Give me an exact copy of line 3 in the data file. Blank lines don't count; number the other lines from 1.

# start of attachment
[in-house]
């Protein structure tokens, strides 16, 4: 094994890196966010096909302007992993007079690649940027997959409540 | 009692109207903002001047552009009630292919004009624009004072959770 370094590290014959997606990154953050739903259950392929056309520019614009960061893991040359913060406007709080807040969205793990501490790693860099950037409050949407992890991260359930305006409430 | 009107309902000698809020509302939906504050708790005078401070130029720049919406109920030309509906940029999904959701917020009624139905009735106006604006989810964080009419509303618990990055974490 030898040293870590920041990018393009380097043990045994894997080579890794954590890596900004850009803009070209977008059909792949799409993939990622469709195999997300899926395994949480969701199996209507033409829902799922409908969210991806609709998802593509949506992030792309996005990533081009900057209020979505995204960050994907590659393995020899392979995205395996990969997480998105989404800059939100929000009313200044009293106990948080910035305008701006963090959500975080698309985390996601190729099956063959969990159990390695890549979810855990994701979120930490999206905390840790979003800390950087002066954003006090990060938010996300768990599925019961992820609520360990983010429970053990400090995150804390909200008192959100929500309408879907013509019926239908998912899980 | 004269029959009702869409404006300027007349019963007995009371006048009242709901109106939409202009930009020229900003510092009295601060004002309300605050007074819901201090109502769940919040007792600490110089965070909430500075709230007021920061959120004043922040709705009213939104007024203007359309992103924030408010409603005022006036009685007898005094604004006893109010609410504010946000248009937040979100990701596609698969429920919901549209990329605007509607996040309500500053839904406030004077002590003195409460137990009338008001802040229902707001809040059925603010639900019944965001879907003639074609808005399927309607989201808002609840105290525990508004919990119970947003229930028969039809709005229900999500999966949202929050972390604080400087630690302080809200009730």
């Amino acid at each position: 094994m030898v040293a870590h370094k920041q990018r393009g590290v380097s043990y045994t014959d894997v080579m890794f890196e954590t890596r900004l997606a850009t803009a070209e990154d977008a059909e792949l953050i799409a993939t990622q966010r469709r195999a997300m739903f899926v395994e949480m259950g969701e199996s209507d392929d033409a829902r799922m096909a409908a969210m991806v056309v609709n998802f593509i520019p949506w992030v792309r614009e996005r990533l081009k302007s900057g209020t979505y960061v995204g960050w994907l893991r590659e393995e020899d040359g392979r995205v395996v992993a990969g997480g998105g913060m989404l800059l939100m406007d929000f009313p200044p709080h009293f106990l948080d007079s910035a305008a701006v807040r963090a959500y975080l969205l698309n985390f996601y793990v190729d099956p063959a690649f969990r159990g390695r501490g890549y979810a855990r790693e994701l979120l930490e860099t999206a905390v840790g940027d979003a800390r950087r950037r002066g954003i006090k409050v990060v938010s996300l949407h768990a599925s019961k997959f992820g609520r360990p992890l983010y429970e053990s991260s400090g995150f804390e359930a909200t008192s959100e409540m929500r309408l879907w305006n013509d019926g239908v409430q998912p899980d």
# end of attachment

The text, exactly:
């Amino acid at each position: 094994m030898v040293a870590h370094k920041q990018r393009g590290v380097s043990y045994t014959d894997v080579m890794f890196e954590t890596r900004l997606a850009t803009a070209e990154d977008a059909e792949l953050i799409a993939t990622q966010r469709r195999a997300m739903f899926v395994e949480m259950g969701e199996s209507d392929d033409a829902r799922m096909a409908a969210m991806v056309v609709n998802f593509i520019p949506w992030v792309r614009e996005r990533l081009k302007s900057g209020t979505y960061v995204g960050w994907l893991r590659e393995e020899d040359g392979r995205v395996v992993a990969g997480g998105g913060m989404l800059l939100m406007d929000f009313p200044p709080h009293f106990l948080d007079s910035a305008a701006v807040r963090a959500y975080l969205l698309n985390f996601y793990v190729d099956p063959a690649f969990r159990g390695r501490g890549y979810a855990r790693e994701l979120l930490e860099t999206a905390v840790g940027d979003a800390r950087r950037r002066g954003i006090k409050v990060v938010s996300l949407h768990a599925s019961k997959f992820g609520r360990p992890l983010y429970e053990s991260s400090g995150f804390e359930a909200t008192s959100e409540m929500r309408l879907w305006n013509d019926g239908v409430q998912p899980d």